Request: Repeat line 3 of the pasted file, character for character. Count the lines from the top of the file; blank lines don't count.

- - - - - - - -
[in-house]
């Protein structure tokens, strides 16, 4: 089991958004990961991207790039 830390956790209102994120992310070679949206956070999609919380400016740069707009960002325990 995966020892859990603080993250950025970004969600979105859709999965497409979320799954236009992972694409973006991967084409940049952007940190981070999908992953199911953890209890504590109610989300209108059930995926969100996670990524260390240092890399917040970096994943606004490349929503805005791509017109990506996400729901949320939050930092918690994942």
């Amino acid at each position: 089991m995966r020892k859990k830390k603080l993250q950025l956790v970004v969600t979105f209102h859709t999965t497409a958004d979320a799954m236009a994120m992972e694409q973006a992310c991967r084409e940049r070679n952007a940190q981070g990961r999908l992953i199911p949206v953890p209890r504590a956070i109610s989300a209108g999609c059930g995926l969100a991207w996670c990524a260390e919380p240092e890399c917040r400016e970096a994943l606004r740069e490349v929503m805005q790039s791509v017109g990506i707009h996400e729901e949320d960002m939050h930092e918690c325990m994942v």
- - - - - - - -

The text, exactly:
């Amino acid at each position: 089991m995966r020892k859990k830390k603080l993250q950025l956790v970004v969600t979105f209102h859709t999965t497409a958004d979320a799954m236009a994120m992972e694409q973006a992310c991967r084409e940049r070679n952007a940190q981070g990961r999908l992953i199911p949206v953890p209890r504590a956070i109610s989300a209108g999609c059930g995926l969100a991207w996670c990524a260390e919380p240092e890399c917040r400016e970096a994943l606004r740069e490349v929503m805005q790039s791509v017109g990506i707009h996400e729901e949320d960002m939050h930092e918690c325990m994942v």